Buying a used jet ski can be tricky and confusing, so a guide is needed. In this guide, I want to go over all the major points and things to look out for when buying a used jet ski.
I hope this helps you in your journey when buying a used jet ski, as it’s filled with years (decades, really) of knowledge and hard lessons I’ve learned. This guide is also an updated version of the many other used jet ski guides I’ve made; this one will have similar info and many new tips!
What To Look For When Buying A Used Jet Ski:
There will be a lot to cover in this guide, so here are all the major factors to look out for, and I’ll go over each one in its own section.
- Check The Price
- Check The VIN
- 2-stroke Vs. 4-stroke – Avoid 2-stroke
- Check The Battery
- Engine Hours
- Compression Test
- Jet Pump Inspection
- Check Supercharger (If It Has One)
- Has It Been Sunk?
- Look For Corrosion
- Hull Damage
- Drain Plugs
- Inspect The Trailer
- Get Service Records
- Was It Ever Winterized?
- Inspect The Seats
- Test Ride
1. Check The Price
A lot has changed since I wrote my last few used jet ski guides, and one thing that seems to be getting worse is scammers.
Before you contact the seller of the used jet ski, you need to check the price against other models.
I’ve been getting a lot of comments on my site from people looking at deals that are just too good to be true. While there are some true good deals, a lot of them just scream scam. Much of the worst ones tend to have two jet skis and a trailer, and the price is often lower than just one of the jet skis by itself.
One example was two Sea-Doo’s on a double aluminum trailer for $12,000. The Sea-Doo’s were only a few years old, and they had two of them on a nice aluminum trailer. I would expect the price to be over $24,000 or close to it, not half. Unless one of them is blown, this deal would be too good to be true.
Before you ever contact the seller, you need to go to J.D. Power and see what they say about the “average retail price”. Then go to eBay and PWC Trader to see what other similar year and model jet skis are selling for. If you’re seeing numbers way off, then the deal is most likely a scam or someone getting rid of a problem jet ski.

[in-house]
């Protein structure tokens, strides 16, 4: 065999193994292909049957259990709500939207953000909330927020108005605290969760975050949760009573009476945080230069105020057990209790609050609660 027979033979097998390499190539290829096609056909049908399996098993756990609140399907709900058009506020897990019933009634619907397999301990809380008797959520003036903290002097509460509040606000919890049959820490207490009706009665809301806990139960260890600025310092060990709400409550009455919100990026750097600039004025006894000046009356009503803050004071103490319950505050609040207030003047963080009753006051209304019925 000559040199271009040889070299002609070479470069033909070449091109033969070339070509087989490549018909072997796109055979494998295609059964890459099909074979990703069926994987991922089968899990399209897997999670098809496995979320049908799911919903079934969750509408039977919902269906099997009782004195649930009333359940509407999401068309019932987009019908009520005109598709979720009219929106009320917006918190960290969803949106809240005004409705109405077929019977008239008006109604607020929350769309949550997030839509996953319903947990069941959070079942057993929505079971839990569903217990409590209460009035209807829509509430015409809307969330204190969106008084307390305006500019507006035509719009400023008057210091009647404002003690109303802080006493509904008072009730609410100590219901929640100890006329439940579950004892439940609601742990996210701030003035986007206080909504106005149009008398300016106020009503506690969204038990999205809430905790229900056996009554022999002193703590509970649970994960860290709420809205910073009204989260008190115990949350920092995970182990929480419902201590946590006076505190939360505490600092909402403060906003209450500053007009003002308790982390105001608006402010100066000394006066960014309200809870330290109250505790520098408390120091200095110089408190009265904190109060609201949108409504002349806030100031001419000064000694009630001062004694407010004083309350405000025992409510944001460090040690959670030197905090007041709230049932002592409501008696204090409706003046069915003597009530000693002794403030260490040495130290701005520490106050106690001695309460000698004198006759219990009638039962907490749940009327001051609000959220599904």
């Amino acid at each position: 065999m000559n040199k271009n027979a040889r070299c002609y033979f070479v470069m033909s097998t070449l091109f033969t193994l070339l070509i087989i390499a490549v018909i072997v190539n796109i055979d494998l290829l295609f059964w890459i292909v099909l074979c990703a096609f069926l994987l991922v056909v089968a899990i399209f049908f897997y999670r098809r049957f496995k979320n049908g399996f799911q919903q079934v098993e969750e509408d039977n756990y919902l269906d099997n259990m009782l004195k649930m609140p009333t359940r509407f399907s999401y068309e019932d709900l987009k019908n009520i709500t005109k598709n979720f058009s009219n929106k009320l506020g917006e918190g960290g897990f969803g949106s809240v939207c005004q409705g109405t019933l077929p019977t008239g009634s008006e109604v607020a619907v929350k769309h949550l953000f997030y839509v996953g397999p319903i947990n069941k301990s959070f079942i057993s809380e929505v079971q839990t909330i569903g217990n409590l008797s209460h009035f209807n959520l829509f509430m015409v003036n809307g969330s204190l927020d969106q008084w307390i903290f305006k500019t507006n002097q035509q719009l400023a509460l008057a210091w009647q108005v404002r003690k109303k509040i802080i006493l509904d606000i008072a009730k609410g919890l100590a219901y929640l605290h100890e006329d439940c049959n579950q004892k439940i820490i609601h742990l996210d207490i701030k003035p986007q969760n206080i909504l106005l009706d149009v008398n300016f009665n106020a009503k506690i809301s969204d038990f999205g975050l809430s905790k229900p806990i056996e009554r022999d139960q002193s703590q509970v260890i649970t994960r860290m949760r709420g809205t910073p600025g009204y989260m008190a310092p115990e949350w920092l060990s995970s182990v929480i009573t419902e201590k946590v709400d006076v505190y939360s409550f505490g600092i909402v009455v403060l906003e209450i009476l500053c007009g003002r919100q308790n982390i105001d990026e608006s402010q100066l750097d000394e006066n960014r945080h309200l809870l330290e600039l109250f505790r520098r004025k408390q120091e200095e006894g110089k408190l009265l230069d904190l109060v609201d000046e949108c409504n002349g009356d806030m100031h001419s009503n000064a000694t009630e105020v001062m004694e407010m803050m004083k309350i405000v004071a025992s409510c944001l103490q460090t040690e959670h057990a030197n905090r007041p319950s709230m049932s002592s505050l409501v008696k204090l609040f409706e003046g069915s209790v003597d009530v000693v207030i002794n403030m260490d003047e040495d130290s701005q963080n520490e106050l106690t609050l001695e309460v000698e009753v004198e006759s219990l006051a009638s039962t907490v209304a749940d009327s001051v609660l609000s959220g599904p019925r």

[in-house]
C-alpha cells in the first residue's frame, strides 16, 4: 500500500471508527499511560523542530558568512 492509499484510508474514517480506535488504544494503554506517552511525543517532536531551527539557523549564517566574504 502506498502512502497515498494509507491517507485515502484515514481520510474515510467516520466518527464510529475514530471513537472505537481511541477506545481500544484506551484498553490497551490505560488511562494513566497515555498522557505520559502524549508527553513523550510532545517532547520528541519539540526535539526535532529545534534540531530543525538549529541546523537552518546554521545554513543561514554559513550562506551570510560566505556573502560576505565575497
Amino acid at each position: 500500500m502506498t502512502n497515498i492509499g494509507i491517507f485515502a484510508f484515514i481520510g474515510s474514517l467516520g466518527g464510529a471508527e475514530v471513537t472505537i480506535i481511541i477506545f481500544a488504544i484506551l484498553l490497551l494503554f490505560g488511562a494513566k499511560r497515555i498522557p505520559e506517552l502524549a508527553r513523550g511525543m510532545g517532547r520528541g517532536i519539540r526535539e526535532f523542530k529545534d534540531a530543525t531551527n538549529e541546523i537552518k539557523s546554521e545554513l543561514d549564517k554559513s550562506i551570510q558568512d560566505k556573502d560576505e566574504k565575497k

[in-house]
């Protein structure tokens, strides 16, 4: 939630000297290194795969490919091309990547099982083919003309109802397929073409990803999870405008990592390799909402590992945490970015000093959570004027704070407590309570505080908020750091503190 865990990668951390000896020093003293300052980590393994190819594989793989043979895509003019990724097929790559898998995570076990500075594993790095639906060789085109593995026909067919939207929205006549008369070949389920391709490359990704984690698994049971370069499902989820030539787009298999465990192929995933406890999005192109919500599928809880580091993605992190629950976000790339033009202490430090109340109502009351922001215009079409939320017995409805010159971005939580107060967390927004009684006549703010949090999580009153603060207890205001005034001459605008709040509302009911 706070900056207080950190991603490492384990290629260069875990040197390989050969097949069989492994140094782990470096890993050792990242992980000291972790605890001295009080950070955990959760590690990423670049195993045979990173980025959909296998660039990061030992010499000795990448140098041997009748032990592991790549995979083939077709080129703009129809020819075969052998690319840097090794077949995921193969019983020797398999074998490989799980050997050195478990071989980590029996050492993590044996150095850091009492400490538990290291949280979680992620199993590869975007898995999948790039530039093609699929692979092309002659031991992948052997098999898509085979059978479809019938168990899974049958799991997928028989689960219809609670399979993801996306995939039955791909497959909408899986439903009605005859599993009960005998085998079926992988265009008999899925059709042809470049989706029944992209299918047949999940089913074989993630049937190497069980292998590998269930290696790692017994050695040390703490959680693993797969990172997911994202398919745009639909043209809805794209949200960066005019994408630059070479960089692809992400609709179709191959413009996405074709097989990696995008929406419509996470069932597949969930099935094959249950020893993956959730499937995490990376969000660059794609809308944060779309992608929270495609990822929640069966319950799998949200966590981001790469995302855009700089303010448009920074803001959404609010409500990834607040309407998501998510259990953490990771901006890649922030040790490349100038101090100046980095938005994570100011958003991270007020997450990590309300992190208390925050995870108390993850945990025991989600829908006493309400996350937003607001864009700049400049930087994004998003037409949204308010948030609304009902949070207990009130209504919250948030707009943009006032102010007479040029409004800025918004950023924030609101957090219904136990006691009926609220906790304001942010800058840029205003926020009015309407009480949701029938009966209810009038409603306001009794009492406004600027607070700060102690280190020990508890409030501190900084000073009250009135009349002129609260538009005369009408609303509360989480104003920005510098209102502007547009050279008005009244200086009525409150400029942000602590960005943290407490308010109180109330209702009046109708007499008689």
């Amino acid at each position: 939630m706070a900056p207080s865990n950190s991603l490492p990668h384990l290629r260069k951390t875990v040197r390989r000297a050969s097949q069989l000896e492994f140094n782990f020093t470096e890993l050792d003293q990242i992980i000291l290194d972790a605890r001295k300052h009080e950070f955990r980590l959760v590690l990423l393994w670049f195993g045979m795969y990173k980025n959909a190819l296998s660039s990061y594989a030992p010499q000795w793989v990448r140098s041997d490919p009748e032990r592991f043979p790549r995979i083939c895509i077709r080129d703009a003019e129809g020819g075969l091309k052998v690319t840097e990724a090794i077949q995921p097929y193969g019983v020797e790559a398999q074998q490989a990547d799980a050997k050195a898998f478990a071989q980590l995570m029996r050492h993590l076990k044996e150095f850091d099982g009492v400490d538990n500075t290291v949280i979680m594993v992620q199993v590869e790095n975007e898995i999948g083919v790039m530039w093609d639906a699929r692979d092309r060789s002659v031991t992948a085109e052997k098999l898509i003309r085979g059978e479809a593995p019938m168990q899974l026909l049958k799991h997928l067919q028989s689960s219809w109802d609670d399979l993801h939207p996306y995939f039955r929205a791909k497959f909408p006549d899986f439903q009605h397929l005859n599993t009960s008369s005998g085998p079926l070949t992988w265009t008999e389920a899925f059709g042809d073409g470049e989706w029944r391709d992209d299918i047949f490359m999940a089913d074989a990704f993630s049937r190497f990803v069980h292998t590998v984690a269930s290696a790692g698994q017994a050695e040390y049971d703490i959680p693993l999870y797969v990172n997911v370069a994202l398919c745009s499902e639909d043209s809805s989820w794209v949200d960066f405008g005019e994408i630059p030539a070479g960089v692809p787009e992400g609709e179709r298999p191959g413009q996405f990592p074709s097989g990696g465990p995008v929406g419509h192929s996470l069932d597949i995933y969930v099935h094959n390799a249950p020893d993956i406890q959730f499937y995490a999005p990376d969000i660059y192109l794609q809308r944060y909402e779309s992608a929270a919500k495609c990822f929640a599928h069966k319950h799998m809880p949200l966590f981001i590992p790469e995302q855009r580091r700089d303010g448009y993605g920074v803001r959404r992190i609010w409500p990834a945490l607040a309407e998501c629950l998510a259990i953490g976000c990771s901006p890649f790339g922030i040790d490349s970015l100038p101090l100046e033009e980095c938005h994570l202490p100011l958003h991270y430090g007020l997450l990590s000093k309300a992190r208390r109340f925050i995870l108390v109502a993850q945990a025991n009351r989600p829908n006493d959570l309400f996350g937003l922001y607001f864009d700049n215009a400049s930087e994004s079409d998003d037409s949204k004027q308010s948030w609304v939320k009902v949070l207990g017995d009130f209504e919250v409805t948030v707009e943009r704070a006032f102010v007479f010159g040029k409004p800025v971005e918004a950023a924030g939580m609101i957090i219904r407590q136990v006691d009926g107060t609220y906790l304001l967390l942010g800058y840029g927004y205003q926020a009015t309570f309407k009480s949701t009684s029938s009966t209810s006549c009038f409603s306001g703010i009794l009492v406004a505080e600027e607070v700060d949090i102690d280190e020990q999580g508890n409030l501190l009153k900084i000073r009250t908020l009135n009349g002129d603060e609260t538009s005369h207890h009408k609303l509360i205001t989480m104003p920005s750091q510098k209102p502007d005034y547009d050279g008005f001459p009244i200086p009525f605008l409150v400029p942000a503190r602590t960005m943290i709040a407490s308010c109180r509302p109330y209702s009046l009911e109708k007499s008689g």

For more on what you should pay for a used jet ski, check out the post here.
2. Check The VIN
A good thing to check when buying a used jet ski, especially one that is only a few years old, is to look up the VIN.
There are two reasons to know the VIN, it lets you know if it’s stolen and if it has a warranty.
The VIN will also confirm you’re getting what you’re paying for. The last two digits of the VIN is the year model, so if it ends in “12”, then it would be a 2012 model.
For a jet ski that you really like, you want to call your local dealership and ask them to look up the VIN to see if there are any open bulletins or recalls. The dealership can confirm the year, model, and other details about the jet ski to confirm the seller is truthful. I’ve seen sellers try to pass off GTI SE 130 as 155’s before, while they look similar, one has a bigger engine and cost more.
To see if it’s stolen, you can contact your local police department or your local DWR or Wildlife for your state. Whoever handles the vessel numbers that go on the side of the jet ski can tell who it belongs to or if the name you tell is what they have on file.
Jet ski theft is not as huge as say ATV’s, as many states require you to register your jet ski to drive it on the water, but it does happen.
3. 2-stroke Vs. 4-stroke – Avoid 2-stroke
I’m still standing my ground and saying you should avoid buying a 2-stroke jet ski.
2-strokes are banned on many lakes and rivers, and the jet ski manufacturers haven’t made them in years. Parts are even harder to find and overall, they’re not worth it.
- Sea-Doo hasn’t made a 2-stroke since 2007, so any 2008 and newer will be a 4-stroke.
- Yamaha hasn’t made a 2-stroke since 2012 for sit-down jet skis (2020 for stand-up).
- Kawasaki hasn’t made a 2-stroke since 2016.
2-stroke jet skis that are direct injected (don’t have a carburetor) are allowed on some lakes, but direct injected 2-strokes are cursed. It was a time of rushing to meet government regulations while they were focused on moving to 4-stroke. Direct injected 2-strokes didn’t get the love they needed, and it’s echoed to this day with them having phantom electrical problems – just avoid them. You’ll know it’s a 2-stroke with a direct injection engine as it will say “direct injection” or similar on a sticker somewhere. Don’t be confused with 4-strokes that are direct injected, as all 4-stroke jet skis use direct injection and don’t have these phantom problems.